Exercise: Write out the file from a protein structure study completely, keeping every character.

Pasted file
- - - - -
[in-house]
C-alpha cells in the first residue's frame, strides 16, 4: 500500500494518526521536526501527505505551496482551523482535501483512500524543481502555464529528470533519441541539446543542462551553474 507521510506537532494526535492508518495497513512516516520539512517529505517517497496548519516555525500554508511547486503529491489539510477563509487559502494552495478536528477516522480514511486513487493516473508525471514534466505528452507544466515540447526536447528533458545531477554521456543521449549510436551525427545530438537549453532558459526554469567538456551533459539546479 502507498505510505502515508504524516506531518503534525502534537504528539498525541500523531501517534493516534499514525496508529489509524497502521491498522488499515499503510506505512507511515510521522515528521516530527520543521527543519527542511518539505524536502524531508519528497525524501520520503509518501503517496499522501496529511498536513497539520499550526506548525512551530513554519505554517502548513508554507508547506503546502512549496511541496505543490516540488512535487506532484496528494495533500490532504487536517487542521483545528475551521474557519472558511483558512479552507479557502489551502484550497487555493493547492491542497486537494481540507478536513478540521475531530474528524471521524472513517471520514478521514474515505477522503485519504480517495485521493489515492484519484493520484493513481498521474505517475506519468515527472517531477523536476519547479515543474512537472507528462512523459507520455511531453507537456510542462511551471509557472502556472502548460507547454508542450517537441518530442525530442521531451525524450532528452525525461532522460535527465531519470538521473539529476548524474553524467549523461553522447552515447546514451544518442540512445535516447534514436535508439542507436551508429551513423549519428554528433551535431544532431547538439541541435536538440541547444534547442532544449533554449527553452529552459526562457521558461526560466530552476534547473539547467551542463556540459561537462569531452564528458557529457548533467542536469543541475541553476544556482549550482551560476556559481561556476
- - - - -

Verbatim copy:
[in-house]
C-alpha cells in the first residue's frame, strides 16, 4: 500500500494518526521536526501527505505551496482551523482535501483512500524543481502555464529528470533519441541539446543542462551553474 507521510506537532494526535492508518495497513512516516520539512517529505517517497496548519516555525500554508511547486503529491489539510477563509487559502494552495478536528477516522480514511486513487493516473508525471514534466505528452507544466515540447526536447528533458545531477554521456543521449549510436551525427545530438537549453532558459526554469567538456551533459539546479 502507498505510505502515508504524516506531518503534525502534537504528539498525541500523531501517534493516534499514525496508529489509524497502521491498522488499515499503510506505512507511515510521522515528521516530527520543521527543519527542511518539505524536502524531508519528497525524501520520503509518501503517496499522501496529511498536513497539520499550526506548525512551530513554519505554517502548513508554507508547506503546502512549496511541496505543490516540488512535487506532484496528494495533500490532504487536517487542521483545528475551521474557519472558511483558512479552507479557502489551502484550497487555493493547492491542497486537494481540507478536513478540521475531530474528524471521524472513517471520514478521514474515505477522503485519504480517495485521493489515492484519484493520484493513481498521474505517475506519468515527472517531477523536476519547479515543474512537472507528462512523459507520455511531453507537456510542462511551471509557472502556472502548460507547454508542450517537441518530442525530442521531451525524450532528452525525461532522460535527465531519470538521473539529476548524474553524467549523461553522447552515447546514451544518442540512445535516447534514436535508439542507436551508429551513423549519428554528433551535431544532431547538439541541435536538440541547444534547442532544449533554449527553452529552459526562457521558461526560466530552476534547473539547467551542463556540459561537462569531452564528458557529457548533467542536469543541475541553476544556482549550482551560476556559481561556476